I also now write on Seattle Urban Gardening topics for the Examiner, here are my first posts!
Holiday Gift Ideas for a Seattle Gardener
Show-Stopping Edible Plants of 2011
The Year Ahead : Seattle Gardening Events

Need a Job? Entrepreneurs Ace Food and Garden Ideas

In this article from Alternet: Need a Job? Start Your Own — Here Are 5 Entrepreneurs Who Ditched the Corporate World, 5 examples on how to start your own business are listed. Unsurprisingly, two of them have to do with gardens and food!

SoupCycle is soup by bike delivery service based in Portland, OR

You Backyard Farmer‘s motto is “We do the work, you enjoy the healthful harvest!” Sounds good to me.

Interview with Leslie Chamberlain

I couldn’t resist asking Leslie about her story when I met her at Foodportunity last month. Foodportunity is an event that draws people from many different corners of the cooking and food world in Seattle; chefs, bloggers, published authors, health bar creators, restaurant owners and purveyors of specialty food items. Leslie’s warm personality led me to ask about her daily activites at Monica’s Waterfront Bakery and Cafe, and how she got into the food industry. I was pleasantly surprised to find out how she got where she is today!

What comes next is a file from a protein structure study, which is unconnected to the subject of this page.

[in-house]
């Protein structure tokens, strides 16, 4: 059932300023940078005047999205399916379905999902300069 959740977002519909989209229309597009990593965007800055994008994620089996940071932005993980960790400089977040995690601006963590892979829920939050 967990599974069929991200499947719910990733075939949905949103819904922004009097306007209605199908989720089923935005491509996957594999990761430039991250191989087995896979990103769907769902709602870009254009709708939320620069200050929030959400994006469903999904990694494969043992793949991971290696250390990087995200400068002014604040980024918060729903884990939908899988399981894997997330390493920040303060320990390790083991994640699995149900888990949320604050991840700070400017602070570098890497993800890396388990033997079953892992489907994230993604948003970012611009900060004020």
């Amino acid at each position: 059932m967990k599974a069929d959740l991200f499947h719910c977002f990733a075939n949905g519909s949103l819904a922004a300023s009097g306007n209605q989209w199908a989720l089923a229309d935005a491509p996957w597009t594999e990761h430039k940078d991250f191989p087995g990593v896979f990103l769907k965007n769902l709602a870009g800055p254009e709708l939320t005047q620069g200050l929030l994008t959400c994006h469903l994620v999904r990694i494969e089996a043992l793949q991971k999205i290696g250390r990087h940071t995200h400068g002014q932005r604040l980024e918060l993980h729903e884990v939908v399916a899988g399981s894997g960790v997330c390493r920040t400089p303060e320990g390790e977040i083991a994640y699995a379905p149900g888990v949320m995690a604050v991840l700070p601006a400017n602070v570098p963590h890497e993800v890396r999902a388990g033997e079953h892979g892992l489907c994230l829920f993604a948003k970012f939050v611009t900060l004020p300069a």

Could you describe your day to day responsibilities at the small-town bakery and cafe you work at in Silverdale, WA?

I get there around 8:30 to make the daily soup and salad specials. By 11, I’m usually up front and working the lunch crowd. We serve sandwiches, quiche and all sorts of other tasty items to order, espresso drinks, cookies, desserts, etc. I help through the lunch rush and use the rest of my day to prep for the next. I make vegetable broth, clean produce needed etc so that all I have to do in the morning is come in to make the basics. Some soups can take hours to cook, so I try to do things the day before so my life is a little easier. I like to work both in the back and up front. It gives me a chance to interact with the people who are enjoying something that I was a part of creating. It’s a pride thing. I love hearing people say they loved the soup! I try so hard to make each one not just “yummy”, but “I-cant-stop-eating-this-I-must-have-more yummy”. I also get to help with (and sometimes head) caterers. When we host dinner parties or make plattered meals that get delivered, I get a chance to make things that we don’t make every day. Roasting salmon or making chana punjabi, or any number of other dishes, gives me the ability to learn new techniques and recipes. I’m fortunate that in making the food, I get to have contact with our local farmers and order directly from them. Monica has given me a great opportunity to connect with the food community. Sometimes my work consists of the really tough stuff… tasting wine, going to events like Foodportunity, Chef’s Collaborative F2C2 or Monica’s events like the Finn River Farm Tour… it’s a difficult job, but someone has to do it.